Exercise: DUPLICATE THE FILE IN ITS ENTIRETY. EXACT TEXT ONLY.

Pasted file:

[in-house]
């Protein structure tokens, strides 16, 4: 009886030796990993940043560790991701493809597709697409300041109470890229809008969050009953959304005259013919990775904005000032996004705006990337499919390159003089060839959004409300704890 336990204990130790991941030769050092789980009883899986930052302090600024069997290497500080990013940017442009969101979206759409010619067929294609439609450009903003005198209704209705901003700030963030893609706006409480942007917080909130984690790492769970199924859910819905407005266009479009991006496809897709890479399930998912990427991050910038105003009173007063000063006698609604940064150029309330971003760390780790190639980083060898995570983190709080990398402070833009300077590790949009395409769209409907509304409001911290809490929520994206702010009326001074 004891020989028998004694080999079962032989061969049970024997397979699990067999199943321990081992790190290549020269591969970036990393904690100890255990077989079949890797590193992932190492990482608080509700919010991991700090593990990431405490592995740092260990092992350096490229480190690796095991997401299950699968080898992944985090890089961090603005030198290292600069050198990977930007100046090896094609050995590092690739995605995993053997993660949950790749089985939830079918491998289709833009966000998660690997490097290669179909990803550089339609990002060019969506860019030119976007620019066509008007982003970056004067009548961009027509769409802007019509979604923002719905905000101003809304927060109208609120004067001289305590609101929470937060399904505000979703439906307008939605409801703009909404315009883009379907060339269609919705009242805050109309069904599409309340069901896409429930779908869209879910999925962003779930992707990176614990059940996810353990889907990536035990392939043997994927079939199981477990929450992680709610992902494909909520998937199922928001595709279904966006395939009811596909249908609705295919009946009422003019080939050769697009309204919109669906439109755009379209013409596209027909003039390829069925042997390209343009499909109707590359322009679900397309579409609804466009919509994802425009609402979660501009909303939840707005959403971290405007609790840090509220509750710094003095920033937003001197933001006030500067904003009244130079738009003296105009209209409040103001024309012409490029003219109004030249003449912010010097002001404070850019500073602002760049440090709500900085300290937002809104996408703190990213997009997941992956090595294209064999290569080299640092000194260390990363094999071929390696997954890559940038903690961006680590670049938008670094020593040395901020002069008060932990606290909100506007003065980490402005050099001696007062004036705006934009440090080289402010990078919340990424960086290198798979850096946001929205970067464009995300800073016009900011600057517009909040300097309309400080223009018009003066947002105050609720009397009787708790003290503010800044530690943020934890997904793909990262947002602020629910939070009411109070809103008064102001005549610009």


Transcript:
[in-house]
């Protein structure tokens, strides 16, 4: 009886030796990993940043560790991701493809597709697409300041109470890229809008969050009953959304005259013919990775904005000032996004705006990337499919390159003089060839959004409300704890 336990204990130790991941030769050092789980009883899986930052302090600024069997290497500080990013940017442009969101979206759409010619067929294609439609450009903003005198209704209705901003700030963030893609706006409480942007917080909130984690790492769970199924859910819905407005266009479009991006496809897709890479399930998912990427991050910038105003009173007063000063006698609604940064150029309330971003760390780790190639980083060898995570983190709080990398402070833009300077590790949009395409769209409907509304409001911290809490929520994206702010009326001074 004891020989028998004694080999079962032989061969049970024997397979699990067999199943321990081992790190290549020269591969970036990393904690100890255990077989079949890797590193992932190492990482608080509700919010991991700090593990990431405490592995740092260990092992350096490229480190690796095991997401299950699968080898992944985090890089961090603005030198290292600069050198990977930007100046090896094609050995590092690739995605995993053997993660949950790749089985939830079918491998289709833009966000998660690997490097290669179909990803550089339609990002060019969506860019030119976007620019066509008007982003970056004067009548961009027509769409802007019509979604923002719905905000101003809304927060109208609120004067001289305590609101929470937060399904505000979703439906307008939605409801703009909404315009883009379907060339269609919705009242805050109309069904599409309340069901896409429930779908869209879910999925962003779930992707990176614990059940996810353990889907990536035990392939043997994927079939199981477990929450992680709610992902494909909520998937199922928001595709279904966006395939009811596909249908609705295919009946009422003019080939050769697009309204919109669906439109755009379209013409596209027909003039390829069925042997390209343009499909109707590359322009679900397309579409609804466009919509994802425009609402979660501009909303939840707005959403971290405007609790840090509220509750710094003095920033937003001197933001006030500067904003009244130079738009003296105009209209409040103001024309012409490029003219109004030249003449912010010097002001404070850019500073602002760049440090709500900085300290937002809104996408703190990213997009997941992956090595294209064999290569080299640092000194260390990363094999071929390696997954890559940038903690961006680590670049938008670094020593040395901020002069008060932990606290909100506007003065980490402005050099001696007062004036705006934009440090080289402010990078919340990424960086290198798979850096946001929205970067464009995300800073016009900011600057517009909040300097309309400080223009018009003066947002105050609720009397009787708790003290503010800044530690943020934890997904793909990262947002602020629910939070009411109070809103008064102001005549610009």